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Real to Reel to Real Life (Part 2 of 2)
Is Raat Ki Subah Nahin
If you haven’t read Part 1 yet,
Now that the name of the movie is out of the bag, let me start Part 2 with the results of the guessing game from Part 1. Many of you made interesting guesses about the movie’s name and also about why I froze a second time (was it because the thug at the ticket-counter was starring in the movie!!). But only two people guessed it right. One is my sister, Rukmini, in Hyderabad – and believe me, till Part 1 was published, I had kept that horror story under wraps with my family to avoid alarming them. But the other answer, which was uniquely clever, came from my good friend, Gopal, in Naperville. I will not paraphrase him; here’s his email in its entirety: “Dear Sreepathy: I could not sleep till the morning (no pun intended) and the night seemed endless and it seemed as though morning never would come – until a friend helped me out! Your real life story and the movie story…Awesome parallel! Thanks for the mystery.” Gopal couldn’t have done any better than by unlocking the mystery with a mystery response!
Now, back to the story…
…I froze, and sweat trickled again. Because, what are the odds, I mean what really are the odds that you pick a movie completely at random, go to the theater, and experience an incident that numbs your whole being, only to discover that the central character in that random movie goes through an incident that is eerily similar to what happened to you just a few minutes back – of being the wrong man at the wrong place at the wrong time, and in front of the wrong man? These kinds of incidents, every once in a while, make the cliché “Life is stranger than fiction” come alive. But hold on, Is Raat Ki Subah Nahin (1996) was based on a true story! And so, it came full circle that a story went from real life on to the celluloid and then came back to bite me in real life.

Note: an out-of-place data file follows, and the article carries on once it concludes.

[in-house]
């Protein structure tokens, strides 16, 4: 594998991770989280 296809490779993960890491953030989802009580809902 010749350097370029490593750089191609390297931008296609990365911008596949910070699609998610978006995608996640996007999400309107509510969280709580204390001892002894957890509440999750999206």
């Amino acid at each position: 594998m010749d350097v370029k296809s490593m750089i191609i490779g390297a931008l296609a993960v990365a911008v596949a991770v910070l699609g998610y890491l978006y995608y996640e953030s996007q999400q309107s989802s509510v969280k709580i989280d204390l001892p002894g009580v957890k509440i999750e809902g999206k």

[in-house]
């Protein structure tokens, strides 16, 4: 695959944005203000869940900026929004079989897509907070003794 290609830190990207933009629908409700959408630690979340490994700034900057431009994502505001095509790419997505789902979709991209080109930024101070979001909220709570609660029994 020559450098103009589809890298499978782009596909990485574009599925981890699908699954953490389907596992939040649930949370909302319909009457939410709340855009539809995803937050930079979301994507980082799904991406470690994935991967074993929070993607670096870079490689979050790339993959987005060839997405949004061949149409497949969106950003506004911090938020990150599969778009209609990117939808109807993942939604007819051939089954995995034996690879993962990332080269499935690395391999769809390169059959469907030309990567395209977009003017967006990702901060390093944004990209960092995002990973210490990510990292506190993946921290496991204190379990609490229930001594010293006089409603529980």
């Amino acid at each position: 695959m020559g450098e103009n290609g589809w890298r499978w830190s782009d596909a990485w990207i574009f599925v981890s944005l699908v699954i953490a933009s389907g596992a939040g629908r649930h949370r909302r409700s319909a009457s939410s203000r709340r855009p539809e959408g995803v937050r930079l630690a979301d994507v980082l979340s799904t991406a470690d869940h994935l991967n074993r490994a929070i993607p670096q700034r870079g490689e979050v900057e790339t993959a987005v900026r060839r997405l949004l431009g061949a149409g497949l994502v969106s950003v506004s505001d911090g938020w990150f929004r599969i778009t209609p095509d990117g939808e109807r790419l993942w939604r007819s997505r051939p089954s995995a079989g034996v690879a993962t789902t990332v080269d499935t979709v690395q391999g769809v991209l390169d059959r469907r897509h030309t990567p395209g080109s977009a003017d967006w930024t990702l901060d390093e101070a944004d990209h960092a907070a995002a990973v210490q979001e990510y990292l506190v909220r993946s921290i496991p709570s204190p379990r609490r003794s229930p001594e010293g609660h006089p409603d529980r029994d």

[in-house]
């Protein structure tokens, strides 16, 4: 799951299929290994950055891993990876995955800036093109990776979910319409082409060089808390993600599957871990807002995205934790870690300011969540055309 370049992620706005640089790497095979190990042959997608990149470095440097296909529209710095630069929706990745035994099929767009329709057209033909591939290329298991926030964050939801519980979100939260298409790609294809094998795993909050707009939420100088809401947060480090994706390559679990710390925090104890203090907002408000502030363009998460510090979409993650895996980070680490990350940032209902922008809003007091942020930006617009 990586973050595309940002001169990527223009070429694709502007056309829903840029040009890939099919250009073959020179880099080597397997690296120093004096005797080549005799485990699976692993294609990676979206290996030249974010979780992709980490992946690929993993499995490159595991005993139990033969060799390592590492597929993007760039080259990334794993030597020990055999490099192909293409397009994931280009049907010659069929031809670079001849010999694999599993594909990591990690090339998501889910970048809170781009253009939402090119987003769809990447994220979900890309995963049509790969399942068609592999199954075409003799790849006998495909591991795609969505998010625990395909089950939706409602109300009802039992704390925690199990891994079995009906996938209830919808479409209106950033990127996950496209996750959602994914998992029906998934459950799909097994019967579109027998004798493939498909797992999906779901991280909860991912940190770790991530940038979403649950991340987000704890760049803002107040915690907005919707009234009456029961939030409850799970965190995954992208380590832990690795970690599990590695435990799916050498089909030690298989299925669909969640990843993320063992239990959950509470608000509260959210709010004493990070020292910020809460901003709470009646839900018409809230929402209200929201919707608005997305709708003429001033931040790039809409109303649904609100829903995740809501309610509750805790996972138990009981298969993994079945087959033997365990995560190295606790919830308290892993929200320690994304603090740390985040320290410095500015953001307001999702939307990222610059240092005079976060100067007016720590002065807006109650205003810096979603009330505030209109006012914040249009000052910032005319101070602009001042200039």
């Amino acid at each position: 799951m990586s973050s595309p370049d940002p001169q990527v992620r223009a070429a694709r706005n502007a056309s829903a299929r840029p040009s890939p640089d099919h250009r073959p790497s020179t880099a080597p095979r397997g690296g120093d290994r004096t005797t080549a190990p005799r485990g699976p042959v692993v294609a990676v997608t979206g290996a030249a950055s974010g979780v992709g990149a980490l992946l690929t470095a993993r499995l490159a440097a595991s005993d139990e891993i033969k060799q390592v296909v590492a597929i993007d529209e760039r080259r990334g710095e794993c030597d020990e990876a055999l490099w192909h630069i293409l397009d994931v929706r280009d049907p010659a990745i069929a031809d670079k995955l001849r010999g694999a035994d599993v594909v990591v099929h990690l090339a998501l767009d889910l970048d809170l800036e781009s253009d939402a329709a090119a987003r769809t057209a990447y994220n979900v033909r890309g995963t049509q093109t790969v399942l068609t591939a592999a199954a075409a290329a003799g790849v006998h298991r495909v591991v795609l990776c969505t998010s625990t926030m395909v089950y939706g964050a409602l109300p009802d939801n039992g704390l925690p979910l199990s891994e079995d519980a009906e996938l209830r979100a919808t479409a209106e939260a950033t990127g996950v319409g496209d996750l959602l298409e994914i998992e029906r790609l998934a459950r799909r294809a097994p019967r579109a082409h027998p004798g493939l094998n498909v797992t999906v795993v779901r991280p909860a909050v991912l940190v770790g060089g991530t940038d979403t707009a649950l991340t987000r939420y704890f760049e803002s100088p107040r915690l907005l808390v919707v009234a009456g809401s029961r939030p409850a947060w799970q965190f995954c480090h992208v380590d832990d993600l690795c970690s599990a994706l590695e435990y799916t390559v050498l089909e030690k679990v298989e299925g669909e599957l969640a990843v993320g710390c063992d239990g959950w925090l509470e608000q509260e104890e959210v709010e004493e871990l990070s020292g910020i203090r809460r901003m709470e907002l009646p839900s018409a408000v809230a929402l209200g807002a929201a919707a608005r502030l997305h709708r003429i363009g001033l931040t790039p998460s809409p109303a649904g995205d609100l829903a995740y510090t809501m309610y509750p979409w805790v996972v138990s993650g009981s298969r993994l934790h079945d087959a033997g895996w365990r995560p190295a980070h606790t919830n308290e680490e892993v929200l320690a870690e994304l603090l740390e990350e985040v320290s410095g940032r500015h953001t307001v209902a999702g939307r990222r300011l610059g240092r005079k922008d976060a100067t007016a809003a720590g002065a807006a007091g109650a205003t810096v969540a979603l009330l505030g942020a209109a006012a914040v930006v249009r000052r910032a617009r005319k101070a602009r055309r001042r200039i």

The entire narrative of IRKSN – set in the seamy suburbs of Bombay – spans the period of a single night and starts with two parallel storylines – one of mafia rivalry and the other of marital rivalry. Minions of Don Ramanbhai’s gang use brutal methods to show their loyalty and placate their boss’s anger and ego by going after a disloyal member, Vilas. Every exchange between Ramanbhai’s mafiosi and Vilas becomes a display of naked power and perfidy…Unconnected with all this, there is the middle-class ad executive, Aditya, whose wife is livid because of his affair with a singer. Aditya comes home from work that evening, his wife discovers his infidelity, they both have a fight, and she turns him out of their house. He goes to a bar for a drink to calm himself down. From the bar, he makes repeated efforts, using the public phone, to placate his wife. Meanwhile, in one of those calamitous coincidences, Ramanbhai and his flunkies are right there in that very bar on that very evening.
Inevitably, the dreaded moment pregnant with the nasty variety of the dramatic arrives in the movie. It becomes the point of intersection between the two unrelated storylines and turns Aditya’s life (and that of several others) into a train of tragic events over the course of the rest of the night. What happens is that even as Aditya is frantically trying to talk to his wife on the phone, one of Ramanbhai’s men is itching to use the phone too. Very quickly, a completely unimaginable scuffle ensues which ends in Aditya pushing Ramanbhai to the ground, without knowing who he is. The don falls not just on the ground, but in front of a couple of rival gang members…From where his ego has fallen, Ramanbhai can do the only thing that will redeem it…Avenge. And in a trice, when Aditya realizes what he has done, he does the only thing he can do…Run.